Throwback Thursday – The Antikythera Mechanism

Fragments_of_the_Antikythera_MechanismThe Antikythera Mechanism, an ancient, hand-crafted calculating machine featuring more than 30 bronze gears, is unlike anything of its time, many considering it to be more valuable than the Mona Lisa. The device was first discovered in 1900 by sponge divers sorting through an ancient shipwreck off the coast of Antikythera. Since then, scientists have been working to unlock the secret of its 80 known fragments.

Researchers have determined that the Antikythera Mechanism was most likely the size of a shoebox and featured exterior dials and inner gears that allowed ancient Greeks to determine the positions of the sun, moon, Mercury and Venus for a given date. Furthermore, new research confirms claims that the machine could also indicate the positions of Jupiter, Mars, and Saturn.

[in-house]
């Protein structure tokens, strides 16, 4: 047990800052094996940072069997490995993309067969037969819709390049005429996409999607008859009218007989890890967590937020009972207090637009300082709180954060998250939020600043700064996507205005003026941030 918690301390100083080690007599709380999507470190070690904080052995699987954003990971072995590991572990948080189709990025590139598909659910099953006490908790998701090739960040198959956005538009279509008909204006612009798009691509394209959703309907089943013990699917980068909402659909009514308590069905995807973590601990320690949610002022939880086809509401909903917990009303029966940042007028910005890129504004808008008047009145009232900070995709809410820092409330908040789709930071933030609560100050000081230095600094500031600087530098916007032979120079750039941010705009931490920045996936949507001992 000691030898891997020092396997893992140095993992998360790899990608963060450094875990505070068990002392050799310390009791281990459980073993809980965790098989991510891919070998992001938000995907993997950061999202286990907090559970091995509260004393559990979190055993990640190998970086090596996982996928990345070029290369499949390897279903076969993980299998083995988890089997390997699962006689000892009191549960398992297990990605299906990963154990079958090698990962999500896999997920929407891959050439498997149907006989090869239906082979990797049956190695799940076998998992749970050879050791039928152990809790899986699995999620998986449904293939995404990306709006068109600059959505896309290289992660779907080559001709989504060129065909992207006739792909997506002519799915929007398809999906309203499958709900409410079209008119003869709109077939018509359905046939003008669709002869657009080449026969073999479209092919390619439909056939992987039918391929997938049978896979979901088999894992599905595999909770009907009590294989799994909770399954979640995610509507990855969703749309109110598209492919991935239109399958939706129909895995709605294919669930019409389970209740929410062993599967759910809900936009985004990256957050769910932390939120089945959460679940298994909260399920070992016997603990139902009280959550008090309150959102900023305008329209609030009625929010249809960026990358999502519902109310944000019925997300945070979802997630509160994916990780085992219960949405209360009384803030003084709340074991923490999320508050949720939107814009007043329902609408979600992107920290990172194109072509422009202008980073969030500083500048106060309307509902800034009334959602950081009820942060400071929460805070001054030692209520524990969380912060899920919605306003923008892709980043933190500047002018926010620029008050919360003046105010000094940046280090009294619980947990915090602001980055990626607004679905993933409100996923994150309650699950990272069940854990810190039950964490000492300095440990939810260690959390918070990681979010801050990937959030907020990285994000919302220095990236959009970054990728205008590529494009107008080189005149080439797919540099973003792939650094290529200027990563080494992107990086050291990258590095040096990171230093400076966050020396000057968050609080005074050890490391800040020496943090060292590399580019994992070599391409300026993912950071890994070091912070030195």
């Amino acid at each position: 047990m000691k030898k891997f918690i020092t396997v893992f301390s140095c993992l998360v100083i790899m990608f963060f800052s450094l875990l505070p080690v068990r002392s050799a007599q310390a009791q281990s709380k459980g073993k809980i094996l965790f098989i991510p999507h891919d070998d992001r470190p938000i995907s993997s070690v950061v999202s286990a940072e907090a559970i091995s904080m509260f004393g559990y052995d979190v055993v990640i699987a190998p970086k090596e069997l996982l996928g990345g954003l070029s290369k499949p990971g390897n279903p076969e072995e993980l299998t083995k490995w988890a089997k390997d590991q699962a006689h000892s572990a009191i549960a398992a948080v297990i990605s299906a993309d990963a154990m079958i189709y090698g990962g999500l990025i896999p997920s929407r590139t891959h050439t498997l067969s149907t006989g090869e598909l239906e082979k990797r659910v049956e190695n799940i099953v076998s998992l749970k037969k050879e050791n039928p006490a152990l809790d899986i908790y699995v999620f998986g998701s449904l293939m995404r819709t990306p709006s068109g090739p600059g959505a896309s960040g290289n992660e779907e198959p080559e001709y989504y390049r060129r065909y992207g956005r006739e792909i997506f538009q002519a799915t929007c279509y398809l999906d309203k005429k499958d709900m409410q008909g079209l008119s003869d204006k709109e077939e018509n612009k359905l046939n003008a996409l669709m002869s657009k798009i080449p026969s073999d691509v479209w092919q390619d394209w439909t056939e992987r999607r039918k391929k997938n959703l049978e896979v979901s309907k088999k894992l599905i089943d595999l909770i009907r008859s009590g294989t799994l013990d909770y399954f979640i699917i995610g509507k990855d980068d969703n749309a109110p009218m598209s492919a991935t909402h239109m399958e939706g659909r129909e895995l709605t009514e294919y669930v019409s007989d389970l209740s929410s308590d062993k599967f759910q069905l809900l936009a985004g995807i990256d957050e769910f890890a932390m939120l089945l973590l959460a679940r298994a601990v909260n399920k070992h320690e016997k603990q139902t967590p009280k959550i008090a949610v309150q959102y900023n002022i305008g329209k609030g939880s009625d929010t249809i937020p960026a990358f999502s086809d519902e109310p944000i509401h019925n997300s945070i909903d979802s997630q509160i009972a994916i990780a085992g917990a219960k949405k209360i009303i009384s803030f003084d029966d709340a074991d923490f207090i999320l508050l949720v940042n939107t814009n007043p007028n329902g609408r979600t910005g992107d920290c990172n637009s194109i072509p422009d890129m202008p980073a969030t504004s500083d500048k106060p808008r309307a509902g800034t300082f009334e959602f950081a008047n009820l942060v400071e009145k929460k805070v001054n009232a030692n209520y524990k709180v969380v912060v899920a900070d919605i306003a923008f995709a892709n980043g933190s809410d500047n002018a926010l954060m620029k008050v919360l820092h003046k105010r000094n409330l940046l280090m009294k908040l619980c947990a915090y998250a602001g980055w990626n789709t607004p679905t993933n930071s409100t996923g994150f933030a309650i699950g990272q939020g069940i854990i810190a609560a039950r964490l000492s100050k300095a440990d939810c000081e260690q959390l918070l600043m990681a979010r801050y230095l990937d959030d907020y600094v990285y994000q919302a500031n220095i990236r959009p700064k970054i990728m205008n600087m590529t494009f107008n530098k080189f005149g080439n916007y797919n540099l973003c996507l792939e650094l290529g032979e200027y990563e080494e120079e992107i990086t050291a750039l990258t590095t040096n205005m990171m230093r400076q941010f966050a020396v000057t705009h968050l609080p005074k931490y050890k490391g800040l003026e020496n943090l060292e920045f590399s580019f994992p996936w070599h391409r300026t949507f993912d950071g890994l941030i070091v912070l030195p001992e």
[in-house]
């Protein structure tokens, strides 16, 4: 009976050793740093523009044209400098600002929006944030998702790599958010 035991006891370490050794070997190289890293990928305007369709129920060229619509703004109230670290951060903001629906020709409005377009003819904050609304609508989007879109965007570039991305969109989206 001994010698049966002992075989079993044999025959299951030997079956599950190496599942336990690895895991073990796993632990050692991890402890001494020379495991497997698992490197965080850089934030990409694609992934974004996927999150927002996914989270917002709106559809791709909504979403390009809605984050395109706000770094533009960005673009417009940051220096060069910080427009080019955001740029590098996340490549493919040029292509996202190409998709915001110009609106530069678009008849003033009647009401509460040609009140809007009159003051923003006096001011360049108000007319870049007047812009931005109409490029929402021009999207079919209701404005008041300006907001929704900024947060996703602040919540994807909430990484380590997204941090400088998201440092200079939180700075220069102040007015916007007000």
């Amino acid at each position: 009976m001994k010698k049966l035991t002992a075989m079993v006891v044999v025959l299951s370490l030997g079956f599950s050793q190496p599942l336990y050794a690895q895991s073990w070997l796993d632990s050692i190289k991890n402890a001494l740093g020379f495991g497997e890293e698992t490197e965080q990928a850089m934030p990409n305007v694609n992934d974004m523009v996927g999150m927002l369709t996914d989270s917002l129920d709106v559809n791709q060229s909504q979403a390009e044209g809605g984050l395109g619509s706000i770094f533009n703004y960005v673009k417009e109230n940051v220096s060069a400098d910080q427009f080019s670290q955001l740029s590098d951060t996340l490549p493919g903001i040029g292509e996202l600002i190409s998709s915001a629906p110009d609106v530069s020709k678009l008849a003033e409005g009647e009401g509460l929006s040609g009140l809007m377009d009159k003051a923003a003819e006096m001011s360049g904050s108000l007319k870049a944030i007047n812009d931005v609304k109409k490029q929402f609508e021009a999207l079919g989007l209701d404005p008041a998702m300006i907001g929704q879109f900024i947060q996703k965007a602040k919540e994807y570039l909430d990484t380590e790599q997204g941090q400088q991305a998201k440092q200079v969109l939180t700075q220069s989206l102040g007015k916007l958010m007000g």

Using three-dimensional X-ray scanners, researchers unlocked the inner-workings of the device, and, with high-resolution surface imaging, faded inscriptions on the surface of the Antikythera Mechanism were brought to life.  On the device’s front dials, the analysis uncovered markings that corresponded with the zodiac calendar as well as pointers for the sun and moon called the “golden little sphere” and “little sphere.” In addition, the back dials seem to have been used as solar and lunar eclipse predictors. According to researchers, utilizing two overlapping gear-wheels, the device could also imitate the moon’s intermittent movements which are caused by its elliptical orbit.

Interestingly enough, further analysis of this newly discovered lettering allowed researchers to date the device to around 150 to 100 B.C.  rather than the previous radiocarbon estimate of 65 B.C.

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